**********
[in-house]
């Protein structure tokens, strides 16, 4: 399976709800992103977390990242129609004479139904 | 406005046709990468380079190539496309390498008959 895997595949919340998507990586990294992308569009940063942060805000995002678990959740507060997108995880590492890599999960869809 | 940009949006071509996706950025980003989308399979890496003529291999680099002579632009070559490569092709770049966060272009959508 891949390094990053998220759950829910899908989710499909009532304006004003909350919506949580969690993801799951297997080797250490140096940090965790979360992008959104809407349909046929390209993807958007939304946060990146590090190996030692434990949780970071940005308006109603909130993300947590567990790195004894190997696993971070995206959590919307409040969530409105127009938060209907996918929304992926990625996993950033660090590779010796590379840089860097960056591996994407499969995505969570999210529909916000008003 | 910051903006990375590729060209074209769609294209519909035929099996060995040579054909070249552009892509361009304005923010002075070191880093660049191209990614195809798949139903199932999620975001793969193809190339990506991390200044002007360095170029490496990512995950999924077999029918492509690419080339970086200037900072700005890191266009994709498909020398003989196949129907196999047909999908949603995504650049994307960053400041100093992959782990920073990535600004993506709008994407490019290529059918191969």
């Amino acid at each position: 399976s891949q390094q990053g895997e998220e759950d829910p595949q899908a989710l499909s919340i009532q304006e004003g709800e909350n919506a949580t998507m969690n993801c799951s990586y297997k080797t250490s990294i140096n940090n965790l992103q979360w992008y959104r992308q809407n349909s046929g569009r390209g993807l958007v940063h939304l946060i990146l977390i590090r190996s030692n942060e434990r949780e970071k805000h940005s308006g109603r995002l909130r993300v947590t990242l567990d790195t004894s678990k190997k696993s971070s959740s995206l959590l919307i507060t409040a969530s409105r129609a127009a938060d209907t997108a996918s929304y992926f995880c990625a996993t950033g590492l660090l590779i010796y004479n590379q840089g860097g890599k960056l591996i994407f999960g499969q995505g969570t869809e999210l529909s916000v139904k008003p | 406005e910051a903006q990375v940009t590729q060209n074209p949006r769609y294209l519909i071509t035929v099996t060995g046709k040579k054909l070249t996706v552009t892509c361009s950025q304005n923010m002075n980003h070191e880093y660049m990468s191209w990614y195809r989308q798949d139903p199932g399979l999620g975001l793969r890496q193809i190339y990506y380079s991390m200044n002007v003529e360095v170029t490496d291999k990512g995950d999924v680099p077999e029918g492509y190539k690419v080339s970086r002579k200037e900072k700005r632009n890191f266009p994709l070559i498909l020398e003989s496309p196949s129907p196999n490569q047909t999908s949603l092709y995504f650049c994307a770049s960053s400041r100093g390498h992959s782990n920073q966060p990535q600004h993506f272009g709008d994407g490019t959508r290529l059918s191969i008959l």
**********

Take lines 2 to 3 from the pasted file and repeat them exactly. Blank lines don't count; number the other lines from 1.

């Protein structure tokens, strides 16, 4: 399976709800992103977390990242129609004479139904 | 406005046709990468380079190539496309390498008959 895997595949919340998507990586990294992308569009940063942060805000995002678990959740507060997108995880590492890599999960869809 | 940009949006071509996706950025980003989308399979890496003529291999680099002579632009070559490569092709770049966060272009959508 891949390094990053998220759950829910899908989710499909009532304006004003909350919506949580969690993801799951297997080797250490140096940090965790979360992008959104809407349909046929390209993807958007939304946060990146590090190996030692434990949780970071940005308006109603909130993300947590567990790195004894190997696993971070995206959590919307409040969530409105127009938060209907996918929304992926990625996993950033660090590779010796590379840089860097960056591996994407499969995505969570999210529909916000008003 | 910051903006990375590729060209074209769609294209519909035929099996060995040579054909070249552009892509361009304005923010002075070191880093660049191209990614195809798949139903199932999620975001793969193809190339990506991390200044002007360095170029490496990512995950999924077999029918492509690419080339970086200037900072700005890191266009994709498909020398003989196949129907196999047909999908949603995504650049994307960053400041100093992959782990920073990535600004993506709008994407490019290529059918191969």
């Amino acid at each position: 399976s891949q390094q990053g895997e998220e759950d829910p595949q899908a989710l499909s919340i009532q304006e004003g709800e909350n919506a949580t998507m969690n993801c799951s990586y297997k080797t250490s990294i140096n940090n965790l992103q979360w992008y959104r992308q809407n349909s046929g569009r390209g993807l958007v940063h939304l946060i990146l977390i590090r190996s030692n942060e434990r949780e970071k805000h940005s308006g109603r995002l909130r993300v947590t990242l567990d790195t004894s678990k190997k696993s971070s959740s995206l959590l919307i507060t409040a969530s409105r129609a127009a938060d209907t997108a996918s929304y992926f995880c990625a996993t950033g590492l660090l590779i010796y004479n590379q840089g860097g890599k960056l591996i994407f999960g499969q995505g969570t869809e999210l529909s916000v139904k008003p | 406005e910051a903006q990375v940009t590729q060209n074209p949006r769609y294209l519909i071509t035929v099996t060995g046709k040579k054909l070249t996706v552009t892509c361009s950025q304005n923010m002075n980003h070191e880093y660049m990468s191209w990614y195809r989308q798949d139903p199932g399979l999620g975001l793969r890496q193809i190339y990506y380079s991390m200044n002007v003529e360095v170029t490496d291999k990512g995950d999924v680099p077999e029918g492509y190539k690419v080339s970086r002579k200037e900072k700005r632009n890191f266009p994709l070559i498909l020398e003989s496309p196949s129907p196999n490569q047909t999908s949603l092709y995504f650049c994307a770049s960053s400041r100093g390498h992959s782990n920073q966060p990535q600004h993506f272009g709008d994407g490019t959508r290529l059918s191969i008959l």